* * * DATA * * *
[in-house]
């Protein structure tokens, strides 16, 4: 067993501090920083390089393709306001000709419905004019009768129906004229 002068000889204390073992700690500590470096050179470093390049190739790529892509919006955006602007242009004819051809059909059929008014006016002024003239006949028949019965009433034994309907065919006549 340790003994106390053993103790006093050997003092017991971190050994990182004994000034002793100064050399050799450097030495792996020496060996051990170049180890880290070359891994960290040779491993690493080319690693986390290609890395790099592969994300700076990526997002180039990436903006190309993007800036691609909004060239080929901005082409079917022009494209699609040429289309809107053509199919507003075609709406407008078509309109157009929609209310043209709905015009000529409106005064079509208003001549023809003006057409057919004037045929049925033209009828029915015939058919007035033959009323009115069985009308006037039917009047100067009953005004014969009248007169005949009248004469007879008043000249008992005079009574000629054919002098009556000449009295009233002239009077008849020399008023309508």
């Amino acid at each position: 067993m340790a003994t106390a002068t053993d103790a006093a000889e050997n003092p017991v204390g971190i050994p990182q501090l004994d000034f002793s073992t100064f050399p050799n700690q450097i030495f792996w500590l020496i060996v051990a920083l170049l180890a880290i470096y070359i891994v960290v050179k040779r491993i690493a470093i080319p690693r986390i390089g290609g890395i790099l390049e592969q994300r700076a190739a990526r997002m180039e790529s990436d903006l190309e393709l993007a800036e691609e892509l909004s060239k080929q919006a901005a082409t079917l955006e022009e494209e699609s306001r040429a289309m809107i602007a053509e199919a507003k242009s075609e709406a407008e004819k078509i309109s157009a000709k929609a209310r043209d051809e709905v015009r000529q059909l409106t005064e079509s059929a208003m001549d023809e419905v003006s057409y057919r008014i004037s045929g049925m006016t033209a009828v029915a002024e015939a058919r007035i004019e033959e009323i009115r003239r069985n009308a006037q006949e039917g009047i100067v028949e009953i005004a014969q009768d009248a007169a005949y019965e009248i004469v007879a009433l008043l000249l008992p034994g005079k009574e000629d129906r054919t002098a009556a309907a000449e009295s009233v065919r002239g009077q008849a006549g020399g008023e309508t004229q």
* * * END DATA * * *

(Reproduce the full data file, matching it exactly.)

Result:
[in-house]
């Protein structure tokens, strides 16, 4: 067993501090920083390089393709306001000709419905004019009768129906004229 002068000889204390073992700690500590470096050179470093390049190739790529892509919006955006602007242009004819051809059909059929008014006016002024003239006949028949019965009433034994309907065919006549 340790003994106390053993103790006093050997003092017991971190050994990182004994000034002793100064050399050799450097030495792996020496060996051990170049180890880290070359891994960290040779491993690493080319690693986390290609890395790099592969994300700076990526997002180039990436903006190309993007800036691609909004060239080929901005082409079917022009494209699609040429289309809107053509199919507003075609709406407008078509309109157009929609209310043209709905015009000529409106005064079509208003001549023809003006057409057919004037045929049925033209009828029915015939058919007035033959009323009115069985009308006037039917009047100067009953005004014969009248007169005949009248004469007879008043000249008992005079009574000629054919002098009556000449009295009233002239009077008849020399008023309508």
């Amino acid at each position: 067993m340790a003994t106390a002068t053993d103790a006093a000889e050997n003092p017991v204390g971190i050994p990182q501090l004994d000034f002793s073992t100064f050399p050799n700690q450097i030495f792996w500590l020496i060996v051990a920083l170049l180890a880290i470096y070359i891994v960290v050179k040779r491993i690493a470093i080319p690693r986390i390089g290609g890395i790099l390049e592969q994300r700076a190739a990526r997002m180039e790529s990436d903006l190309e393709l993007a800036e691609e892509l909004s060239k080929q919006a901005a082409t079917l955006e022009e494209e699609s306001r040429a289309m809107i602007a053509e199919a507003k242009s075609e709406a407008e004819k078509i309109s157009a000709k929609a209310r043209d051809e709905v015009r000529q059909l409106t005064e079509s059929a208003m001549d023809e419905v003006s057409y057919r008014i004037s045929g049925m006016t033209a009828v029915a002024e015939a058919r007035i004019e033959e009323i009115r003239r069985n009308a006037q006949e039917g009047i100067v028949e009953i005004a014969q009768d009248a007169a005949y019965e009248i004469v007879a009433l008043l000249l008992p034994g005079k009574e000629d129906r054919t002098a009556a309907a000449e009295s009233v065919r002239g009077q008849a006549g020399g008023e309508t004229q």